A Camelot employee confessed to a former partner he conspired with his builder to take part in a £2.5 million National Lottery fraud, a court heard.
Giles Knibbs, who has since taken his own life, told John Coleyshaw he conspired with Edward Putman to cheat Camelot of an unclaimed jackpot.
Mr Putman, 54, from Hertfordshire, has denied committing fraud by false representation.
He allegedly claimed £2,525,485 with a faked ticket in 2009.
Giles Knibbs worked in fraud detection at Camelot in Watford.
Mr Coleyshaw told St Albans Crown Court that Mr Knibbs, with whom he had a five-year relationship, told him he had come across details of unclaimed lottery tickets and he and Mr Putman agreed on a scam and would split the money.
But after Mr Putman claimed the prize in 2009, the defendant had not paid him his agreed share of the fraudulent winnings.
“He said he received some money, but not the agreed amount,” Mr Coleyshaw said.
He said he was very worried about Mr Knibbs, who had been arrested after Edward Putman had made a complaint about him to the police.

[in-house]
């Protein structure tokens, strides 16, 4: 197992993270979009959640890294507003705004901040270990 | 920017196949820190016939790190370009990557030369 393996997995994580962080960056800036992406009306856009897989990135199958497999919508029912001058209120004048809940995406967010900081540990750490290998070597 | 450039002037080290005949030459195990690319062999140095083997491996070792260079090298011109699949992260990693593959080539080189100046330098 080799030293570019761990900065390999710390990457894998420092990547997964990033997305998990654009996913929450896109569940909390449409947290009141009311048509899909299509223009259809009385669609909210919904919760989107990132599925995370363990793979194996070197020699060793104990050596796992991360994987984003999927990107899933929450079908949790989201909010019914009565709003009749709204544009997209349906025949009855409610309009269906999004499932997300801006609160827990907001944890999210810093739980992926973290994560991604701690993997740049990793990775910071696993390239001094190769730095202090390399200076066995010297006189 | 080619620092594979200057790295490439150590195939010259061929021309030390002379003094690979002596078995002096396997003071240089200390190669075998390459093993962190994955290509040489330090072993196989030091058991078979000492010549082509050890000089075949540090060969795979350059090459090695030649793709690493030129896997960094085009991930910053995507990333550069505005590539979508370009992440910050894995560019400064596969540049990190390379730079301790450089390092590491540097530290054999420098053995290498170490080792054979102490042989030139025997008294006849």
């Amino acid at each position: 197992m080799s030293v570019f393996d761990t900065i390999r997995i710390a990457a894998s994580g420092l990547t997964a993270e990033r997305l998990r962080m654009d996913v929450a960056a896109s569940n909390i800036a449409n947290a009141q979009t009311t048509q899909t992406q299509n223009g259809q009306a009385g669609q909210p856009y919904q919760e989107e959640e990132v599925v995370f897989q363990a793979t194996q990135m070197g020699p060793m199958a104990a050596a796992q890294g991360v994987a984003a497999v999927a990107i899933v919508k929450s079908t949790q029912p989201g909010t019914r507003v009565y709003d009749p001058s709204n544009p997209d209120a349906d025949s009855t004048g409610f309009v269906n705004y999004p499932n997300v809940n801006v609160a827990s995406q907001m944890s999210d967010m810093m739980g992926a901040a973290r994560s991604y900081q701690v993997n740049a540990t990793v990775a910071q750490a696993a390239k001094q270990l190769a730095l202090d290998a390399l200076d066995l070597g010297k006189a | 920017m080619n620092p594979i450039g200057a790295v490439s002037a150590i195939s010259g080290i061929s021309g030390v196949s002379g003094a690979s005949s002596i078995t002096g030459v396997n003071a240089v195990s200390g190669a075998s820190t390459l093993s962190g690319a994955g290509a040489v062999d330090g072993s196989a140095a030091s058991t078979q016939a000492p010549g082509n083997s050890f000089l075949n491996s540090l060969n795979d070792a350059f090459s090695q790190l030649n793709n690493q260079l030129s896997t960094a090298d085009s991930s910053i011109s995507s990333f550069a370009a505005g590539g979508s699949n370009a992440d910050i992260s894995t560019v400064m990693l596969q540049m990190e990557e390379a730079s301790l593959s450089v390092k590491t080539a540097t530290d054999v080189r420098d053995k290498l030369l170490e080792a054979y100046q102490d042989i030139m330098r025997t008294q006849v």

Mr Knibbs told Mr Coleyshaw “it looks like I am going down for 10 to 15 years for blackmail”, the court heard.
“For want of a better word, he had been “shafted” by someone he considered to be a good friend,” Mr Coleyshaw said.
“He was extremely distressed. I had never seen him so distressed in all the time I had known him.”
Mr Knibbs, who lived with a new partner in Bricket Wood, died at Ivinghoe Beacon in Buckinghamshire on 5 October 2015.
Earlier, the jury heard Mr Putman, of Station Road, Kings Langley, claimed the prize from the 11 March 2009 draw on 28 August, just before the six-month deadline passed to claim the win.
He came forward with the “winning” ticket, which had been bought in the Co-op at St John’s Road, Worcester.
Camelot verified the ticket was genuine and Mr Putman collected the jackpot.
The trial continues.